The summer of 2008 has been filled with momentous news and developments concerning HIV/AIDS worldwide, and in the United States. Two major clinical vaccine trials were abandoned in the past year — leaving education as the only vaccine we have. Then, the Centers for Disease Control admitted that it had seriously undercounted the number of U.S. HIV infections by as much as 40%, calling into question its education and prevention efforts in communities around the country.
At the 17th International AIDS Conference, held this year in Mexico City, 25,000 delegates from around the world called for a full-scale campaign to reduce the stigma surrounding the disease, and, Dr. Peter Piot, the head of the Joint United Nations Programme on HIV/AIDS (UNAIDS), said that “public health must be marketed as effectively as commercial products.” These developments underscored the growing need for Cable Positive and for corporate social responsibility to fight HIV/AIDS. The question is, will we have your financial support to do the job?
Consolidation of the cable-industry calendar has changed the playing field for Cable Positive and we need your direct support sooner and more clearly than ever before. Cable Positive’s Annual Benefit Dinner — which had been our single largest source of income to support our programs and services — has gone the way analog TV is going in February — it’s disappearing. Instead, we’ll be recognizing governmental, humanitarian, and cable industry leadership making a difference against HIV/AIDS at a joint NCTA/Cable Positive Chairmen’s Reception at the Cable Show in April, 2009 — an historic first.
Industry CEOs wanted to change the status quo of too many benefit dinners and too much T&E, and Cable Positive responded. First, the joint NCTA/Cable Positive Chairmen’s Reception will not be a fund-raiser. It will be, as it has been for years at the Cable Show, a tribute to cable’s outstanding leadership. There will be no speeches delivered, nor awards handed out — that will be done at a separate invitation-only event for the Cable Positive honorees. The Chairmen’s Reception at NCTA will be much the same as it has been — only with the added opportunity to meet the leaders among you — as well as governmental leaders who have used the power of their positions or personalities to fight HIV/AIDS, much as Michael Willner, Bill Roedy and Dr. Helene Gayle were recognized for their outstanding work earlier this year.
So, how will Cable Positive raise the funds it needs to deliver our programs and services to the communities and individuals your companies serve? How will we continue to raise the kind of grant money we’ve donated to 300 community-based organizations in 45 States, touching tens of millions of lives? How will we continue to produce and distribute award-winning PSAs on HIV/AIDS awareness and prevention, or documentaries such as Positive Voices: Women & HIV which Showtime Networks aired in 2007, millions more of your subscribers saw on VOD, and community-based health clinics around the country requested as an educational tool? How will we build on the multimillion-dollar investment of money and the billion-dollar investment of airtime the cable industry has made in this battle against AIDS that far outpaces anything done by our competitors in satellite or telephone?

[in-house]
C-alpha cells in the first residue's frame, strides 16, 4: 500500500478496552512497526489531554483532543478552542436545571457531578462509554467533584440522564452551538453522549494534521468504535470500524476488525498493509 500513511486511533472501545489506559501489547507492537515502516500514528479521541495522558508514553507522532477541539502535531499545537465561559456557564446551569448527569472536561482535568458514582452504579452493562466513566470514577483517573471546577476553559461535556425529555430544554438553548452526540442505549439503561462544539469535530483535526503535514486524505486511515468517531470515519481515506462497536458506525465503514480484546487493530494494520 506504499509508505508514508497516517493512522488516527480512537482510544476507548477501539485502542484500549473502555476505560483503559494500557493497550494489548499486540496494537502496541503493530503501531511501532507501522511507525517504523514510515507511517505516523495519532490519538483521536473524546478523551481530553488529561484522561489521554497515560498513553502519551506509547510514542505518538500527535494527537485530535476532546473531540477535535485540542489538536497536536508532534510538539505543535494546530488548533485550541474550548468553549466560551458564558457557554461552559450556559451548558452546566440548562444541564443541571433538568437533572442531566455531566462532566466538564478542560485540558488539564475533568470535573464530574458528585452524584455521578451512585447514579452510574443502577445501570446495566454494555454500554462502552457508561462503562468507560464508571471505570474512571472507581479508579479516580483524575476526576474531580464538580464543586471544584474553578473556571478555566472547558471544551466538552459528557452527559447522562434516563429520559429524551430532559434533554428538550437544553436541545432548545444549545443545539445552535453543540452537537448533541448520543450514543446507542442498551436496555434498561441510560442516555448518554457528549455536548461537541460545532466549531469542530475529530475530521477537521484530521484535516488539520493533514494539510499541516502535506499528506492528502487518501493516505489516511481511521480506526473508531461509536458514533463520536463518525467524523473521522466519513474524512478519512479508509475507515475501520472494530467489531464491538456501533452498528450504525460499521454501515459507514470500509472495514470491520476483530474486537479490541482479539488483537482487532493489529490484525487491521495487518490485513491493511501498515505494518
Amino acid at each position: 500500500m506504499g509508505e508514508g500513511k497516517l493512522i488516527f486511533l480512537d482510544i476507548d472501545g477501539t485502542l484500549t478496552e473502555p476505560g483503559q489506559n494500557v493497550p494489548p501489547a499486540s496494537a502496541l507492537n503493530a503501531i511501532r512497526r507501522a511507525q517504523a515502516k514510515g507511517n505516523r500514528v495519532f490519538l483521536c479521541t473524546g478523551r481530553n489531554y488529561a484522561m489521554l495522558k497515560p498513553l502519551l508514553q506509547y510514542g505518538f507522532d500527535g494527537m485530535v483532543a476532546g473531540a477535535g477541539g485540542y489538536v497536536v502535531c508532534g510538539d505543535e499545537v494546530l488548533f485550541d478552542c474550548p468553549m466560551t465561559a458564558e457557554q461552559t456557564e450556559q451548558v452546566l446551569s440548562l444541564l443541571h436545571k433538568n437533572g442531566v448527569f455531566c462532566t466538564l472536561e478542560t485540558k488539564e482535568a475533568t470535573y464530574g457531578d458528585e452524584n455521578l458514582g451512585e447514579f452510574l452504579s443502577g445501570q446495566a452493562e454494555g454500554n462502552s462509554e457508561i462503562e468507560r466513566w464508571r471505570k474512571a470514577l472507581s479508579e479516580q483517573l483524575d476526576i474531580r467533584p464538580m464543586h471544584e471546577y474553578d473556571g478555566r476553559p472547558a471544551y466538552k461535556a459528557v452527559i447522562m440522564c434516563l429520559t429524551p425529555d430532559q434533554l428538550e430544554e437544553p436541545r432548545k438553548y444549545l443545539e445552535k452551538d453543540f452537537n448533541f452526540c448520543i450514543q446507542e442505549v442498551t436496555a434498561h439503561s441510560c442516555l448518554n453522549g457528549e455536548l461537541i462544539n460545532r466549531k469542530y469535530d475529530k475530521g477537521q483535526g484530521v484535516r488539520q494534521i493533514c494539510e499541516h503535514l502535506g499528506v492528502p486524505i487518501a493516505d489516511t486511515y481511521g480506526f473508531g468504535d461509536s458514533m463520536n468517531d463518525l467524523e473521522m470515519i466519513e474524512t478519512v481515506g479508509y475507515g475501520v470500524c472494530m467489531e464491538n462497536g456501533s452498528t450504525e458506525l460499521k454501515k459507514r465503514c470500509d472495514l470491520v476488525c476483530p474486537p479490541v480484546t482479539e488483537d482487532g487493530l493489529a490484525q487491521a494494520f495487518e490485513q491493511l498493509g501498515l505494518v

A number of your colleagues are the first off the starting blocks to pledge their support for Cable Positive’s continuing contribution to the battle against HIV/AIDS, including Time Warner Cable, NBC Universal, Showtime Networks, Mediacom Communications, Cox Communications, Suddenlink Communications, Rainbow Media Services, Lifetime Networks, Broadcasting & Cable/Multichannel News and the National Cable & Telecommunications Association. These early pledges of support have meant a minimum contribution of $25,000, with a whole range of corporate sponsorship levels to enable us to continue our community-building work and intensify our efforts in the areas of AIDS education, awareness and prevention.
From outside the industry, The Wall Street Journal has reported favorably on our national awareness, education and prevention campaigns, as well as our use of a “cable roadblock”— in primetime — to get our messages out. The Henry J. Kaiser Family Foundation has described our approach to fighting HIV/AIDS as “unique because it is both a resource for the industry and a vehicle for it to act collectively on a critical issue.” And the Arthur Ashe Institute for Urban Health has recognized Cable Positive and the cable industry with its’ prestigious Leadership in Corporate Responsibility Award.
We cannot do it without you and your support. Cable Positive has responded boldly to the cable industry leadership’s call for change. Now, it’s your turn.